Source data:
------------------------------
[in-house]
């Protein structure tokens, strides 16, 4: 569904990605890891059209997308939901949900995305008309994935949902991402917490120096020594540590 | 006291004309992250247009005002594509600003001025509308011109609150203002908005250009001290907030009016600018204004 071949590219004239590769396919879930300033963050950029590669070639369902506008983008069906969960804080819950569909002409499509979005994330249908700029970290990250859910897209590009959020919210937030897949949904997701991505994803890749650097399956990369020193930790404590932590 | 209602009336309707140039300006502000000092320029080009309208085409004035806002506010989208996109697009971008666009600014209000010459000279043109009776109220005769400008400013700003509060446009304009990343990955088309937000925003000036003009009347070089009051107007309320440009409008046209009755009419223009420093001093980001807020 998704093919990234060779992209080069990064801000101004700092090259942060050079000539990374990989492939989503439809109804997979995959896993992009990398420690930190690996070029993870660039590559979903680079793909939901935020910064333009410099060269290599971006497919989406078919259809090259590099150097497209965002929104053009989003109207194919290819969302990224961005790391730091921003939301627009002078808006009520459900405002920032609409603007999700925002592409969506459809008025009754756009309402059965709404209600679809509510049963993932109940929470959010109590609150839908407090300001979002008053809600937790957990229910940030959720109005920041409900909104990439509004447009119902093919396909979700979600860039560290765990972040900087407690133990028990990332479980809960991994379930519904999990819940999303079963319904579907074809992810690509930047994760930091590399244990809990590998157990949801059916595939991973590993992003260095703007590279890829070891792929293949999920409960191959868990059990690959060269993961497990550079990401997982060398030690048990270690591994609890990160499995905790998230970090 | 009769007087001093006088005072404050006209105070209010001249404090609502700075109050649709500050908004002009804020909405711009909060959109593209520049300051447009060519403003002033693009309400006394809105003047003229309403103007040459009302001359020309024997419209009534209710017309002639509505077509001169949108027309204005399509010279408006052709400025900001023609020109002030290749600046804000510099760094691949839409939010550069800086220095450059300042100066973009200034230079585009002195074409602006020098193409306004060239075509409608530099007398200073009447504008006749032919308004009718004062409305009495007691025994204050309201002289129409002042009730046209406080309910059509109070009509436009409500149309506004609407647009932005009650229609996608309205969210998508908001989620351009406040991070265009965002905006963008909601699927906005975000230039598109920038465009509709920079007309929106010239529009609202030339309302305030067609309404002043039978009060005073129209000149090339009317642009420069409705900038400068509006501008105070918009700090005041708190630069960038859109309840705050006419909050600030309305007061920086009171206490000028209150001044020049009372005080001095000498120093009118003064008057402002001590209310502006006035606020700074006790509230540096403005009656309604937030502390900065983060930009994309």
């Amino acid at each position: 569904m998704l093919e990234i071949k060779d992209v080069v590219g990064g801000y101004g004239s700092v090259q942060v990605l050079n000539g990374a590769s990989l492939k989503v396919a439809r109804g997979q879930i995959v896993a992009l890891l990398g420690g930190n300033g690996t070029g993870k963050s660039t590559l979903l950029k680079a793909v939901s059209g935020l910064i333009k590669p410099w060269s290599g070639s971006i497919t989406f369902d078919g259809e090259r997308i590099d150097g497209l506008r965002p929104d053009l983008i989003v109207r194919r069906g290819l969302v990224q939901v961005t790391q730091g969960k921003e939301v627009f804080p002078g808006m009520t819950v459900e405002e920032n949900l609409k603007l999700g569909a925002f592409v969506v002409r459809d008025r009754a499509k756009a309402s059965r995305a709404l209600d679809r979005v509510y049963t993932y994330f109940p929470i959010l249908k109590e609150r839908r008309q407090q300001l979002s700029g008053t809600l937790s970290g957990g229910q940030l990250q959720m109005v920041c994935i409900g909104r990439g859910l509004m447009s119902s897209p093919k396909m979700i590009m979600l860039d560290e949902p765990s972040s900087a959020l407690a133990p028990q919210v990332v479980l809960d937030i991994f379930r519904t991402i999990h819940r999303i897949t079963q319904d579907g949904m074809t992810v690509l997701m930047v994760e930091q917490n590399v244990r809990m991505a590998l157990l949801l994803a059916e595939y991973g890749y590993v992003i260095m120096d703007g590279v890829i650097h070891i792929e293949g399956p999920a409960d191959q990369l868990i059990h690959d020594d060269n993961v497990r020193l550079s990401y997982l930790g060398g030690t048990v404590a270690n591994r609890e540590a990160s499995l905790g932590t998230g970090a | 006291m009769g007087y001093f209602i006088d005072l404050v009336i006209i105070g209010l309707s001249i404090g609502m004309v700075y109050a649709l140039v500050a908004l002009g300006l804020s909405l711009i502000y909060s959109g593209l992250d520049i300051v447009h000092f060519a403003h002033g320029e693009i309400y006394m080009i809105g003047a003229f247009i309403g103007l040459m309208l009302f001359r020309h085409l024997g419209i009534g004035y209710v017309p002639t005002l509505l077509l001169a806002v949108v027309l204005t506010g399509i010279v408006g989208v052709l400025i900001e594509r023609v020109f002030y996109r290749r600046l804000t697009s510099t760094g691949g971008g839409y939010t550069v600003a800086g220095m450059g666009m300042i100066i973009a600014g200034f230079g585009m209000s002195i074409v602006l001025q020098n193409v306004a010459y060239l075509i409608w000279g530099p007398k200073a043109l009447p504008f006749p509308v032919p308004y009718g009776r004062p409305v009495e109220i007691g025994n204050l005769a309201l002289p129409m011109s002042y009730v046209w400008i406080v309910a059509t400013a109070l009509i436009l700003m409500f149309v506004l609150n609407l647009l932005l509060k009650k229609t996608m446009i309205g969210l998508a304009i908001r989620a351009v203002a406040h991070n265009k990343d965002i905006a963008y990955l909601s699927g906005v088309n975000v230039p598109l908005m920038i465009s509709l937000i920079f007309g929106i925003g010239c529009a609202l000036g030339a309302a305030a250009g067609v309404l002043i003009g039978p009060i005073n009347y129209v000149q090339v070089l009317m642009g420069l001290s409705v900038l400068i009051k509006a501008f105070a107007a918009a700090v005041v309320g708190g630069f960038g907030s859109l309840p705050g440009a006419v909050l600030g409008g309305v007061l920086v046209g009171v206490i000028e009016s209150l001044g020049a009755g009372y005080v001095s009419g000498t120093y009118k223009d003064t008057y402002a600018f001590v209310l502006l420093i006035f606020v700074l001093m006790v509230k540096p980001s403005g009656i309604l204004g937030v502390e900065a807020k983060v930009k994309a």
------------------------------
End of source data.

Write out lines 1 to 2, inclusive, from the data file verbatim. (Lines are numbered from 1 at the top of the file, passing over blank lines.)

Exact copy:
[in-house]
């Protein structure tokens, strides 16, 4: 569904990605890891059209997308939901949900995305008309994935949902991402917490120096020594540590 | 006291004309992250247009005002594509600003001025509308011109609150203002908005250009001290907030009016600018204004 071949590219004239590769396919879930300033963050950029590669070639369902506008983008069906969960804080819950569909002409499509979005994330249908700029970290990250859910897209590009959020919210937030897949949904997701991505994803890749650097399956990369020193930790404590932590 | 209602009336309707140039300006502000000092320029080009309208085409004035806002506010989208996109697009971008666009600014209000010459000279043109009776109220005769400008400013700003509060446009304009990343990955088309937000925003000036003009009347070089009051107007309320440009409008046209009755009419223009420093001093980001807020 998704093919990234060779992209080069990064801000101004700092090259942060050079000539990374990989492939989503439809109804997979995959896993992009990398420690930190690996070029993870660039590559979903680079793909939901935020910064333009410099060269290599971006497919989406078919259809090259590099150097497209965002929104053009989003109207194919290819969302990224961005790391730091921003939301627009002078808006009520459900405002920032609409603007999700925002592409969506459809008025009754756009309402059965709404209600679809509510049963993932109940929470959010109590609150839908407090300001979002008053809600937790957990229910940030959720109005920041409900909104990439509004447009119902093919396909979700979600860039560290765990972040900087407690133990028990990332479980809960991994379930519904999990819940999303079963319904579907074809992810690509930047994760930091590399244990809990590998157990949801059916595939991973590993992003260095703007590279890829070891792929293949999920409960191959868990059990690959060269993961497990550079990401997982060398030690048990270690591994609890990160499995905790998230970090 | 009769007087001093006088005072404050006209105070209010001249404090609502700075109050649709500050908004002009804020909405711009909060959109593209520049300051447009060519403003002033693009309400006394809105003047003229309403103007040459009302001359020309024997419209009534209710017309002639509505077509001169949108027309204005399509010279408006052709400025900001023609020109002030290749600046804000510099760094691949839409939010550069800086220095450059300042100066973009200034230079585009002195074409602006020098193409306004060239075509409608530099007398200073009447504008006749032919308004009718004062409305009495007691025994204050309201002289129409002042009730046209406080309910059509109070009509436009409500149309506004609407647009932005009650229609996608309205969210998508908001989620351009406040991070265009965002905006963008909601699927906005975000230039598109920038465009509709920079007309929106010239529009609202030339309302305030067609309404002043039978009060005073129209000149090339009317642009420069409705900038400068509006501008105070918009700090005041708190630069960038859109309840705050006419909050600030309305007061920086009171206490000028209150001044020049009372005080001095000498120093009118003064008057402002001590209310502006006035606020700074006790509230540096403005009656309604937030502390900065983060930009994309």